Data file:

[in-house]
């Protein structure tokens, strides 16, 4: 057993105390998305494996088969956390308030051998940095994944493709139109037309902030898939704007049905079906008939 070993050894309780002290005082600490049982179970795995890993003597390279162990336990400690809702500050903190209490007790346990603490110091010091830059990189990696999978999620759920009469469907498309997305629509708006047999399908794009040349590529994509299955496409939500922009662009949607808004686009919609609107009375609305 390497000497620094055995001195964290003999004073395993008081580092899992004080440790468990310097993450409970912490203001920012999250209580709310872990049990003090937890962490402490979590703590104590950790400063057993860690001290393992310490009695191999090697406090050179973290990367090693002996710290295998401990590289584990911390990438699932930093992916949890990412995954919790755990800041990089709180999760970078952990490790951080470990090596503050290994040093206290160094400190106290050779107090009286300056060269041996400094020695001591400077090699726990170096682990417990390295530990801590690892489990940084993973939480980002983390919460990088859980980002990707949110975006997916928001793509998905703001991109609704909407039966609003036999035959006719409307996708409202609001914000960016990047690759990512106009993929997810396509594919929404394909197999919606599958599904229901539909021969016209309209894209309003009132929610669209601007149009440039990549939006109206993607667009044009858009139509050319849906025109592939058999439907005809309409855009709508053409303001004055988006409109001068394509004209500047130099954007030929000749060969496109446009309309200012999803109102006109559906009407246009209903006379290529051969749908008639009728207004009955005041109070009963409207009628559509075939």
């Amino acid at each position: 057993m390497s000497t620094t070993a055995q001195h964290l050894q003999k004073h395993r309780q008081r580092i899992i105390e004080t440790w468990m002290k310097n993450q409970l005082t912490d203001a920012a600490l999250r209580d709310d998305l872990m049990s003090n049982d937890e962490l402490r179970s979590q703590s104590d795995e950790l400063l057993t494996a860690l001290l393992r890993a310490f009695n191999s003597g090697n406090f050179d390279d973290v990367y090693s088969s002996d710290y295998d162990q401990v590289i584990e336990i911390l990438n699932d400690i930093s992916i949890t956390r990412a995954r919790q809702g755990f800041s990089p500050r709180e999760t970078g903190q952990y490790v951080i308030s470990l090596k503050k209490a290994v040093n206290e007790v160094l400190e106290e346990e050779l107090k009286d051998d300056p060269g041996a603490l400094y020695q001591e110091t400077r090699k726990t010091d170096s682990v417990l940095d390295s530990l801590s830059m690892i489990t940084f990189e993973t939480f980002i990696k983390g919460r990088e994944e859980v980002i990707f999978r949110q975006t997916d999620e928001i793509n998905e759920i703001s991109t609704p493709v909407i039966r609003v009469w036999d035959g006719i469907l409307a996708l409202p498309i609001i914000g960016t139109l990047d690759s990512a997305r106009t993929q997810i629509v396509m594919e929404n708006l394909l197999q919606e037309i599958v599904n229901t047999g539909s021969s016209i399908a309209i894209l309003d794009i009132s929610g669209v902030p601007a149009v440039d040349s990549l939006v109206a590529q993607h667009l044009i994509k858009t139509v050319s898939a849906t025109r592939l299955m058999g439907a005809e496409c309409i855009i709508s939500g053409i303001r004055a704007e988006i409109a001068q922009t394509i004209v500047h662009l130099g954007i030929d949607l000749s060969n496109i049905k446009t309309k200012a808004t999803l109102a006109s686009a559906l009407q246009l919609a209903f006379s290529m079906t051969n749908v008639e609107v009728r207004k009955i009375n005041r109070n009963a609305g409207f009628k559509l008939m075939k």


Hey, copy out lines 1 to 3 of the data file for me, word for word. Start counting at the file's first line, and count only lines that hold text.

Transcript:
[in-house]
């Protein structure tokens, strides 16, 4: 057993105390998305494996088969956390308030051998940095994944493709139109037309902030898939704007049905079906008939 070993050894309780002290005082600490049982179970795995890993003597390279162990336990400690809702500050903190209490007790346990603490110091010091830059990189990696999978999620759920009469469907498309997305629509708006047999399908794009040349590529994509299955496409939500922009662009949607808004686009919609609107009375609305 390497000497620094055995001195964290003999004073395993008081580092899992004080440790468990310097993450409970912490203001920012999250209580709310872990049990003090937890962490402490979590703590104590950790400063057993860690001290393992310490009695191999090697406090050179973290990367090693002996710290295998401990590289584990911390990438699932930093992916949890990412995954919790755990800041990089709180999760970078952990490790951080470990090596503050290994040093206290160094400190106290050779107090009286300056060269041996400094020695001591400077090699726990170096682990417990390295530990801590690892489990940084993973939480980002983390919460990088859980980002990707949110975006997916928001793509998905703001991109609704909407039966609003036999035959006719409307996708409202609001914000960016990047690759990512106009993929997810396509594919929404394909197999919606599958599904229901539909021969016209309209894209309003009132929610669209601007149009440039990549939006109206993607667009044009858009139509050319849906025109592939058999439907005809309409855009709508053409303001004055988006409109001068394509004209500047130099954007030929000749060969496109446009309309200012999803109102006109559906009407246009209903006379290529051969749908008639009728207004009955005041109070009963409207009628559509075939």
């Amino acid at each position: 057993m390497s000497t620094t070993a055995q001195h964290l050894q003999k004073h395993r309780q008081r580092i899992i105390e004080t440790w468990m002290k310097n993450q409970l005082t912490d203001a920012a600490l999250r209580d709310d998305l872990m049990s003090n049982d937890e962490l402490r179970s979590q703590s104590d795995e950790l400063l057993t494996a860690l001290l393992r890993a310490f009695n191999s003597g090697n406090f050179d390279d973290v990367y090693s088969s002996d710290y295998d162990q401990v590289i584990e336990i911390l990438n699932d400690i930093s992916i949890t956390r990412a995954r919790q809702g755990f800041s990089p500050r709180e999760t970078g903190q952990y490790v951080i308030s470990l090596k503050k209490a290994v040093n206290e007790v160094l400190e106290e346990e050779l107090k009286d051998d300056p060269g041996a603490l400094y020695q001591e110091t400077r090699k726990t010091d170096s682990v417990l940095d390295s530990l801590s830059m690892i489990t940084f990189e993973t939480f980002i990696k983390g919460r990088e994944e859980v980002i990707f999978r949110q975006t997916d999620e928001i793509n998905e759920i703001s991109t609704p493709v909407i039966r609003v009469w036999d035959g006719i469907l409307a996708l409202p498309i609001i914000g960016t139109l990047d690759s990512a997305r106009t993929q997810i629509v396509m594919e929404n708006l394909l197999q919606e037309i599958v599904n229901t047999g539909s021969s016209i399908a309209i894209l309003d794009i009132s929610g669209v902030p601007a149009v440039d040349s990549l939006v109206a590529q993607h667009l044009i994509k858009t139509v050319s898939a849906t025109r592939l299955m058999g439907a005809e496409c309409i855009i709508s939500g053409i303001r004055a704007e988006i409109a001068q922009t394509i004209v500047h662009l130099g954007i030929d949607l000749s060969n496109i049905k446009t309309k200012a808004t999803l109102a006109s686009a559906l009407q246009l919609a209903f006379s290529m079906t051969n749908v008639e609107v009728r207004k009955i009375n005041r109070n009963a609305g409207f009628k559509l008939m075939k």